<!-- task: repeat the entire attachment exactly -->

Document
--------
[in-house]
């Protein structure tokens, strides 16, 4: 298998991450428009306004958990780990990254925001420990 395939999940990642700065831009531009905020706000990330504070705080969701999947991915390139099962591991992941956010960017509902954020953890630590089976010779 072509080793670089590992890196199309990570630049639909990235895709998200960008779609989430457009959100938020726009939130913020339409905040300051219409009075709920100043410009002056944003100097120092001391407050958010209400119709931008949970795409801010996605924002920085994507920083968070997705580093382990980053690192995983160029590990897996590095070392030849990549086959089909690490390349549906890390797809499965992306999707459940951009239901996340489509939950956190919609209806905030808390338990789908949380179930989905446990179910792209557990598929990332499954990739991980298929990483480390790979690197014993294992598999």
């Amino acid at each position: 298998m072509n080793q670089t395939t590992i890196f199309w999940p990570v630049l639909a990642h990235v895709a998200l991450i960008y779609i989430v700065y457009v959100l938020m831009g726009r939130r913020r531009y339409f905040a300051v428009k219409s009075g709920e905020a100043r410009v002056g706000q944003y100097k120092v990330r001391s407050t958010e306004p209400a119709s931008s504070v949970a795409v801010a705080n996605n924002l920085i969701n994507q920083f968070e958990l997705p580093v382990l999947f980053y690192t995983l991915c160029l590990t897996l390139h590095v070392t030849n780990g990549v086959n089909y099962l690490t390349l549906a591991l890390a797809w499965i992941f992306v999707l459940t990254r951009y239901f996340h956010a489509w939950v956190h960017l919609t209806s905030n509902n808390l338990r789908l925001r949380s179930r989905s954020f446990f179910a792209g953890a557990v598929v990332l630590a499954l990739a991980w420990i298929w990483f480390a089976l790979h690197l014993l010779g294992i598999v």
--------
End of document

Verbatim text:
[in-house]
């Protein structure tokens, strides 16, 4: 298998991450428009306004958990780990990254925001420990 395939999940990642700065831009531009905020706000990330504070705080969701999947991915390139099962591991992941956010960017509902954020953890630590089976010779 072509080793670089590992890196199309990570630049639909990235895709998200960008779609989430457009959100938020726009939130913020339409905040300051219409009075709920100043410009002056944003100097120092001391407050958010209400119709931008949970795409801010996605924002920085994507920083968070997705580093382990980053690192995983160029590990897996590095070392030849990549086959089909690490390349549906890390797809499965992306999707459940951009239901996340489509939950956190919609209806905030808390338990789908949380179930989905446990179910792209557990598929990332499954990739991980298929990483480390790979690197014993294992598999």
């Amino acid at each position: 298998m072509n080793q670089t395939t590992i890196f199309w999940p990570v630049l639909a990642h990235v895709a998200l991450i960008y779609i989430v700065y457009v959100l938020m831009g726009r939130r913020r531009y339409f905040a300051v428009k219409s009075g709920e905020a100043r410009v002056g706000q944003y100097k120092v990330r001391s407050t958010e306004p209400a119709s931008s504070v949970a795409v801010a705080n996605n924002l920085i969701n994507q920083f968070e958990l997705p580093v382990l999947f980053y690192t995983l991915c160029l590990t897996l390139h590095v070392t030849n780990g990549v086959n089909y099962l690490t390349l549906a591991l890390a797809w499965i992941f992306v999707l459940t990254r951009y239901f996340h956010a489509w939950v956190h960017l919609t209806s905030n509902n808390l338990r789908l925001r949380s179930r989905s954020f446990f179910a792209g953890a557990v598929v990332l630590a499954l990739a991980w420990i298929w990483f480390a089976l790979h690197l014993l010779g294992i598999v």